The end of this month will see a brief (six dates) tour of North America by the Orchestre National de France. This will be a “farewell” tour, because it will be the ensemble’s last with Music Director Daniele Gatti, who has held that position since 2008. Gatti will be leaving for Amsterdam, where he is slated to become the next Music Director of the Royal Concertgebouw.
Programming for this tour will follow the usual overture-concerto-symphony format; and almost all of the offerings will be both traditional and familiar. Only one piece, which will be discussed below, may constitute an exception. The symphony will be Pyotr Ilyich Tchaikovsky’s Opus 64 (fifth) symphony in E minor. The “overture” will be Claude Debussy’s “Prélude à l’après-midi d’un faune” (prelude to the afternoon of a faun), the only work by a French composer to be performed during the tour. There will be two different concerto soloists. During the performance in Boston, French pianist Alexandre Tharaud will serve as soloist for Wolfgang Amadeus Mozart’s K. 488 concerto in A major.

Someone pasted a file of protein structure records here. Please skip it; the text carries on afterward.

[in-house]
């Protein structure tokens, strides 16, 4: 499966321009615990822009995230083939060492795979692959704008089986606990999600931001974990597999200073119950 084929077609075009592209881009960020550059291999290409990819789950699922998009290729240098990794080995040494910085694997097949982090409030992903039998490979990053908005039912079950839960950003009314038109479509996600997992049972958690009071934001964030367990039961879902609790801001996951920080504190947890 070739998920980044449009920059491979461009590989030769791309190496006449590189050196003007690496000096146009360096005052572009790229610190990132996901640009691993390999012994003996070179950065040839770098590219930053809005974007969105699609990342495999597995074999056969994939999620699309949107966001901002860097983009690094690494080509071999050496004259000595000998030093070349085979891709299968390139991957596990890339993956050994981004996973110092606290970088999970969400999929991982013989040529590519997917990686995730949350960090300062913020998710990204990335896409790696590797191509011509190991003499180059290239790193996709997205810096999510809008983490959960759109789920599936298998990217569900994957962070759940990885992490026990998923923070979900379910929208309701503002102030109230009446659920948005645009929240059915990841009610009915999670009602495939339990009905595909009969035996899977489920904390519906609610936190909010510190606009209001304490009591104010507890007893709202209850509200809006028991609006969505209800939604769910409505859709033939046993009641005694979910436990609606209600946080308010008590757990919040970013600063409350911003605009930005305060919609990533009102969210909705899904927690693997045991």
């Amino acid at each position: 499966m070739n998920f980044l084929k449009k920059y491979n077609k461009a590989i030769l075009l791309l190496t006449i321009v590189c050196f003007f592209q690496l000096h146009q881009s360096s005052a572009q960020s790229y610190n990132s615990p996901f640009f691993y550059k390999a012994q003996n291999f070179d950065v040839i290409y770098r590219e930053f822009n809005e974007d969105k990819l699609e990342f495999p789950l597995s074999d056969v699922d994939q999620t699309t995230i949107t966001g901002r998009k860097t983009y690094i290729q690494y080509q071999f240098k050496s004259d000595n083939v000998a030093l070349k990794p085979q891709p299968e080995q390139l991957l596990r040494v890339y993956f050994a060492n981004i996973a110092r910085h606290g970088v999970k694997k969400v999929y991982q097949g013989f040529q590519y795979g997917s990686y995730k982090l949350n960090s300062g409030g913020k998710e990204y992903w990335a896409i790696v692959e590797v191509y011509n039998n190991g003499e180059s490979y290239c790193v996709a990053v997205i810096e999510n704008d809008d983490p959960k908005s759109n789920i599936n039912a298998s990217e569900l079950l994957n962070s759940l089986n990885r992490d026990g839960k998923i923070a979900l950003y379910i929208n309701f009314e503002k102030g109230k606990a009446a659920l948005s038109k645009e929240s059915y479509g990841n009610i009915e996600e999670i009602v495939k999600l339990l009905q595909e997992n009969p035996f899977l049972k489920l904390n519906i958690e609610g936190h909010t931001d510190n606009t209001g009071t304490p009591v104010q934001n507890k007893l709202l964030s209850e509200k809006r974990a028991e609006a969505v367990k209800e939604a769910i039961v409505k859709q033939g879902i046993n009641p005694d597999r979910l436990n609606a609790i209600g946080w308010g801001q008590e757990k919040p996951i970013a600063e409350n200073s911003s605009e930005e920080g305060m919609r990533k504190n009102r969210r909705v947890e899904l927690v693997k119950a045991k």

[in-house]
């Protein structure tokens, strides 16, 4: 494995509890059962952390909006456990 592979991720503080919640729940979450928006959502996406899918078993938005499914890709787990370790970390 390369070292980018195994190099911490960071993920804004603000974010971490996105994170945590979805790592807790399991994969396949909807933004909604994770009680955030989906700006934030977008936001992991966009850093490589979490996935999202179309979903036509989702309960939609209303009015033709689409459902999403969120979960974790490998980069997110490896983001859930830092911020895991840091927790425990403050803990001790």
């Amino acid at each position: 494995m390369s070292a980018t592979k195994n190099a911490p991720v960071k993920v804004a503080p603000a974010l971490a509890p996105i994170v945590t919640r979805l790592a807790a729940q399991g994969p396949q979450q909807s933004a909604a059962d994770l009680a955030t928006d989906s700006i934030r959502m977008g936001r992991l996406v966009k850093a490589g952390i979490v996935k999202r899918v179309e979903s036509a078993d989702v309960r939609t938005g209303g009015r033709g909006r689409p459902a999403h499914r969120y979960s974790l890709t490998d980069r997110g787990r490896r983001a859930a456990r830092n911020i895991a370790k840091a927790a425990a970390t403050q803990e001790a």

For the remaining programs the soloist will be French violinist Julian Rachlin performing Dmitri Shostakovich’s Opus 77 (first) violin concerto in A minor. This was one of Shostakovich’s “desk drawer” compositions. He wrote and dedicated it to David Oistrakh in 1948. However, around the time it was completed, Joseph Stalin’s thuggish lackey Andrei Zhdanov was laying down the law about what music would be suitable for the reinforcement of Soviet values. Having suffered and endured denunciation for the composition of his opera Lady Macbeth of the Mtsensk District, Shostakovich concluded (rightly so) that it would be better to keep the manuscript for his violin concerto out of sight. As a result, the music did not receive its world premiere until October 9, 1955, a “safe” interval of time after Stalin’s death. Along with the Debussy selection, this will be the only twentieth-century composition to be performed.
This tour will visit six cities in North America. Five of them will be in the United States. The specifics for those five performances will be as follows:
January 24, 3 p.m., Boston, Massachusetts: Celebrity Series of Boston, Symphony Hall
January 28, 8 p.m., New York, New York: Carnegie Hall, Stern Auditorium
January 29, 8 p.m., Newark, New Jersey: New Jersey Performing Arts Center
January 30, 8 p.m., Greenvale, New York: Tilles Center for the Performing Arts, Concert Hall
January 31, 4 p.m., Washington, DC: Kennedy Center, Concert Hall